Alone for the Holidays


Being happily alone while encountering people in daily life who can’t imagine not being married or having family and friends around occasionally brings up conversations where the socially active people express concern for the ones who don’t share their interest in a busy social life. Those conversations are more frequent around the holidays at the end of the year, and it rarely seems to occur to social people that the others, the loners, are sincere when they say they don’t mind being alone. It’s even more tricky for a loner turning away an invitation without hurting the feelings of the social person extending the invitation.


It would all be simpler if socially active people understood that while they are in the majority and their attitudes appear to be the norm for human beings, loners who do not share their outlook are not morally or psychologically deficient, or acting superior, when they express asocial behavior. Asocial, not antisocial. There’s a difference. An asocial person, a loner, might be shy and reserved around others, or feel most comfortable in their own company, but such a person is not antisocial. An antisocial person can also be characterized as a loner, but one who may harbor hateful, vengeful, and possibly violent feelings toward the rest of humanity. An asocial loner is confident and happy being alone, and does not begrudge the rest of humanity in the way of an antisocial loner like Travis Bickle, the eponymous character played by Robert De Niro in the 1976 Martin Scorsese film Taxi Driver.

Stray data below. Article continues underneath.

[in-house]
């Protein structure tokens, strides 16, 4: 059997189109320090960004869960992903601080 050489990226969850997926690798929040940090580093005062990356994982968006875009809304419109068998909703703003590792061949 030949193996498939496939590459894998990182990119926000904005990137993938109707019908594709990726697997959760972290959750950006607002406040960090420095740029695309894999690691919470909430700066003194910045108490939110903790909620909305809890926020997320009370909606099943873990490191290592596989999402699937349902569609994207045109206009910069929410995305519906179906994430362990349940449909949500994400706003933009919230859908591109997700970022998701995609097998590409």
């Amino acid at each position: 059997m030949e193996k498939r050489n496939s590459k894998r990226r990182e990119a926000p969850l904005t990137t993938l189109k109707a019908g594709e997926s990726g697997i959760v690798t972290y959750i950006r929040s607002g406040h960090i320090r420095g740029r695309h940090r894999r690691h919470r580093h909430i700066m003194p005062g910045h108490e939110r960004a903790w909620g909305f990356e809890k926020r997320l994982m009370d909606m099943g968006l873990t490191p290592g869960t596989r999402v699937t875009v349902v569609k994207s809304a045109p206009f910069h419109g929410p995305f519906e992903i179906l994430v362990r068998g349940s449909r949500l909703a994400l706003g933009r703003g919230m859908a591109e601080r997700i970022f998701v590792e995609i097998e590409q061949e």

Azerbajiani landscape - Another version
Landscape of Khinalug Valley in Azerbaijan. Photo by Matthew Hadley.